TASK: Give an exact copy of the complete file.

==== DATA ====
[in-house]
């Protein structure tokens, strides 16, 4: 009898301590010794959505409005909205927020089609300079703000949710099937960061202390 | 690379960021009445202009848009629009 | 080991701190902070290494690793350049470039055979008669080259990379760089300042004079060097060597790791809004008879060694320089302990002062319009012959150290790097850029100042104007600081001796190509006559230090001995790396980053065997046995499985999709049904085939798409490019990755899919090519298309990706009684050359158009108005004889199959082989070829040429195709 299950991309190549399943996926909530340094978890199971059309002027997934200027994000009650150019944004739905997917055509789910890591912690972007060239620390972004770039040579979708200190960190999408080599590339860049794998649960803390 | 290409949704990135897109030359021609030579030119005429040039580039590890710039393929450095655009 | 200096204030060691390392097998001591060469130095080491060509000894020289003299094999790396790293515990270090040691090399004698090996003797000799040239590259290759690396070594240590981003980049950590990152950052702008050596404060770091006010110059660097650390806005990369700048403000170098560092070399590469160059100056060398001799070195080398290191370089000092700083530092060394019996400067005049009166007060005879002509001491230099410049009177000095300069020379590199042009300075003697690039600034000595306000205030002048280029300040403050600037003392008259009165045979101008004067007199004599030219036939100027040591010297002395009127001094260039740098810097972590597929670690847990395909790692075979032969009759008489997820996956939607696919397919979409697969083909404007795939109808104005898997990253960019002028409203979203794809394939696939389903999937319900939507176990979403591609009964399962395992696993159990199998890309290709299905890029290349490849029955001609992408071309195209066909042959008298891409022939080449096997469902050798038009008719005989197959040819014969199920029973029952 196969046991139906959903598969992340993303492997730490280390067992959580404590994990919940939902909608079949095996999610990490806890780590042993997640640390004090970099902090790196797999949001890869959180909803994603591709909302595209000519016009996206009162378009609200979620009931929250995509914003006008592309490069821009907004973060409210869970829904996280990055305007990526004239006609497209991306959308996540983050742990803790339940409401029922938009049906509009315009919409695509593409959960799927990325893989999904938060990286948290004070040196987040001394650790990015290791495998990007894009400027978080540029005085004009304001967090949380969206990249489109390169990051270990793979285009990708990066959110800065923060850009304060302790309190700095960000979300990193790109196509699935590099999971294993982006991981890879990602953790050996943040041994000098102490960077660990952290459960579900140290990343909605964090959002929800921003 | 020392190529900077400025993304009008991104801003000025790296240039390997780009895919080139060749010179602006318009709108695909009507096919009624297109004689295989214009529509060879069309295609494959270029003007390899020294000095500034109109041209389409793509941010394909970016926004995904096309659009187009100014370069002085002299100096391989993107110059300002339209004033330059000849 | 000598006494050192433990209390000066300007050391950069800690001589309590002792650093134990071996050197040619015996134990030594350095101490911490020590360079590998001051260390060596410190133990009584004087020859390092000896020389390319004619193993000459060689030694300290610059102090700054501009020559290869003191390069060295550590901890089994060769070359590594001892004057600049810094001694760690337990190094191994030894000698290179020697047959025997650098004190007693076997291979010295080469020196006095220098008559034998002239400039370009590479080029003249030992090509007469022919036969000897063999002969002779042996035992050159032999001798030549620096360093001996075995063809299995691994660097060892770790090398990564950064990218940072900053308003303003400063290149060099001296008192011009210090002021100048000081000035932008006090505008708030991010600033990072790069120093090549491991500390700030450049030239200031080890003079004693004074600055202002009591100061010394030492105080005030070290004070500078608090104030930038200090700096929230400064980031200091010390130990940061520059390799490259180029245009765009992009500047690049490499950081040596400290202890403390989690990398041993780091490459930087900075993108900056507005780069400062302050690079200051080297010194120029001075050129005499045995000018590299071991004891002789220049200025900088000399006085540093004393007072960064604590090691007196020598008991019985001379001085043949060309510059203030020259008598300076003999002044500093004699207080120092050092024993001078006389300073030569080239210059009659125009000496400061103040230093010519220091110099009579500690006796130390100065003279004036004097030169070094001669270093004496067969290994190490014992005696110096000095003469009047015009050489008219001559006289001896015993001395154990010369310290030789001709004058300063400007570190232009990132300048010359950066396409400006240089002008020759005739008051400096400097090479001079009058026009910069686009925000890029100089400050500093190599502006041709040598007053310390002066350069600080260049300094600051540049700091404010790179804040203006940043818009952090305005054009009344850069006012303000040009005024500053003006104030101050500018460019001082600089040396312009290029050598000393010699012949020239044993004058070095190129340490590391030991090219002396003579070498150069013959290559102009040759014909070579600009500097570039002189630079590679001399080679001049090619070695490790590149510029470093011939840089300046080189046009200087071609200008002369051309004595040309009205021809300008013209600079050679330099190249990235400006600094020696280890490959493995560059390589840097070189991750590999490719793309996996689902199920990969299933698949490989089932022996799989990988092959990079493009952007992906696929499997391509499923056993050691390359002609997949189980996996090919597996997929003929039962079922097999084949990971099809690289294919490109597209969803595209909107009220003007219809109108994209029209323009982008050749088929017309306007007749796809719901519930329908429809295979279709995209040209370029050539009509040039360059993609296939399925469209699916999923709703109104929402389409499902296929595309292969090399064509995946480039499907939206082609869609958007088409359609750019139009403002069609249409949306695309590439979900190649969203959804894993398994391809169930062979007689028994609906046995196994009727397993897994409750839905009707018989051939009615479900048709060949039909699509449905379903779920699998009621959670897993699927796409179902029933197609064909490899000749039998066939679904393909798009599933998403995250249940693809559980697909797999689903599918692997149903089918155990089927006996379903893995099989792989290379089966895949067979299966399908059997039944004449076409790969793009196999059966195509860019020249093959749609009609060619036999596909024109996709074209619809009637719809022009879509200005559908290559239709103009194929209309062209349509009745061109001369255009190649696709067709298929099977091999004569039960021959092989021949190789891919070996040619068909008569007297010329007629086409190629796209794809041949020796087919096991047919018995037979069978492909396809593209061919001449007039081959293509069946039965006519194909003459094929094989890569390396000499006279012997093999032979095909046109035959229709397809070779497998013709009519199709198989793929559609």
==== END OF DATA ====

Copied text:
[in-house]
């Protein structure tokens, strides 16, 4: 009898301590010794959505409005909205927020089609300079703000949710099937960061202390 | 690379960021009445202009848009629009 | 080991701190902070290494690793350049470039055979008669080259990379760089300042004079060097060597790791809004008879060694320089302990002062319009012959150290790097850029100042104007600081001796190509006559230090001995790396980053065997046995499985999709049904085939798409490019990755899919090519298309990706009684050359158009108005004889199959082989070829040429195709 299950991309190549399943996926909530340094978890199971059309002027997934200027994000009650150019944004739905997917055509789910890591912690972007060239620390972004770039040579979708200190960190999408080599590339860049794998649960803390 | 290409949704990135897109030359021609030579030119005429040039580039590890710039393929450095655009 | 200096204030060691390392097998001591060469130095080491060509000894020289003299094999790396790293515990270090040691090399004698090996003797000799040239590259290759690396070594240590981003980049950590990152950052702008050596404060770091006010110059660097650390806005990369700048403000170098560092070399590469160059100056060398001799070195080398290191370089000092700083530092060394019996400067005049009166007060005879002509001491230099410049009177000095300069020379590199042009300075003697690039600034000595306000205030002048280029300040403050600037003392008259009165045979101008004067007199004599030219036939100027040591010297002395009127001094260039740098810097972590597929670690847990395909790692075979032969009759008489997820996956939607696919397919979409697969083909404007795939109808104005898997990253960019002028409203979203794809394939696939389903999937319900939507176990979403591609009964399962395992696993159990199998890309290709299905890029290349490849029955001609992408071309195209066909042959008298891409022939080449096997469902050798038009008719005989197959040819014969199920029973029952 196969046991139906959903598969992340993303492997730490280390067992959580404590994990919940939902909608079949095996999610990490806890780590042993997640640390004090970099902090790196797999949001890869959180909803994603591709909302595209000519016009996206009162378009609200979620009931929250995509914003006008592309490069821009907004973060409210869970829904996280990055305007990526004239006609497209991306959308996540983050742990803790339940409401029922938009049906509009315009919409695509593409959960799927990325893989999904938060990286948290004070040196987040001394650790990015290791495998990007894009400027978080540029005085004009304001967090949380969206990249489109390169990051270990793979285009990708990066959110800065923060850009304060302790309190700095960000979300990193790109196509699935590099999971294993982006991981890879990602953790050996943040041994000098102490960077660990952290459960579900140290990343909605964090959002929800921003 | 020392190529900077400025993304009008991104801003000025790296240039390997780009895919080139060749010179602006318009709108695909009507096919009624297109004689295989214009529509060879069309295609494959270029003007390899020294000095500034109109041209389409793509941010394909970016926004995904096309659009187009100014370069002085002299100096391989993107110059300002339209004033330059000849 | 000598006494050192433990209390000066300007050391950069800690001589309590002792650093134990071996050197040619015996134990030594350095101490911490020590360079590998001051260390060596410190133990009584004087020859390092000896020389390319004619193993000459060689030694300290610059102090700054501009020559290869003191390069060295550590901890089994060769070359590594001892004057600049810094001694760690337990190094191994030894000698290179020697047959025997650098004190007693076997291979010295080469020196006095220098008559034998002239400039370009590479080029003249030992090509007469022919036969000897063999002969002779042996035992050159032999001798030549620096360093001996075995063809299995691994660097060892770790090398990564950064990218940072900053308003303003400063290149060099001296008192011009210090002021100048000081000035932008006090505008708030991010600033990072790069120093090549491991500390700030450049030239200031080890003079004693004074600055202002009591100061010394030492105080005030070290004070500078608090104030930038200090700096929230400064980031200091010390130990940061520059390799490259180029245009765009992009500047690049490499950081040596400290202890403390989690990398041993780091490459930087900075993108900056507005780069400062302050690079200051080297010194120029001075050129005499045995000018590299071991004891002789220049200025900088000399006085540093004393007072960064604590090691007196020598008991019985001379001085043949060309510059203030020259008598300076003999002044500093004699207080120092050092024993001078006389300073030569080239210059009659125009000496400061103040230093010519220091110099009579500690006796130390100065003279004036004097030169070094001669270093004496067969290994190490014992005696110096000095003469009047015009050489008219001559006289001896015993001395154990010369310290030789001709004058300063400007570190232009990132300048010359950066396409400006240089002008020759005739008051400096400097090479001079009058026009910069686009925000890029100089400050500093190599502006041709040598007053310390002066350069600080260049300094600051540049700091404010790179804040203006940043818009952090305005054009009344850069006012303000040009005024500053003006104030101050500018460019001082600089040396312009290029050598000393010699012949020239044993004058070095190129340490590391030991090219002396003579070498150069013959290559102009040759014909070579600009500097570039002189630079590679001399080679001049090619070695490790590149510029470093011939840089300046080189046009200087071609200008002369051309004595040309009205021809300008013209600079050679330099190249990235400006600094020696280890490959493995560059390589840097070189991750590999490719793309996996689902199920990969299933698949490989089932022996799989990988092959990079493009952007992906696929499997391509499923056993050691390359002609997949189980996996090919597996997929003929039962079922097999084949990971099809690289294919490109597209969803595209909107009220003007219809109108994209029209323009982008050749088929017309306007007749796809719901519930329908429809295979279709995209040209370029050539009509040039360059993609296939399925469209699916999923709703109104929402389409499902296929595309292969090399064509995946480039499907939206082609869609958007088409359609750019139009403002069609249409949306695309590439979900190649969203959804894993398994391809169930062979007689028994609906046995196994009727397993897994409750839905009707018989051939009615479900048709060949039909699509449905379903779920699998009621959670897993699927796409179902029933197609064909490899000749039998066939679904393909798009599933998403995250249940693809559980697909797999689903599918692997149903089918155990089927006996379903893995099989792989290379089966895949067979299966399908059997039944004449076409790969793009196999059966195509860019020249093959749609009609060619036999596909024109996709074209619809009637719809022009879509200005559908290559239709103009194929209309062209349509009745061109001369255009190649696709067709298929099977091999004569039960021959092989021949190789891919070996040619068909008569007297010329007629086409190629796209794809041949020796087919096991047919018995037979069978492909396809593209061919001449007039081959293509069946039965006519194909003459094929094989890569390396000499006279012997093999032979095909046109035959229709397809070779497998013709009519199709198989793929559609």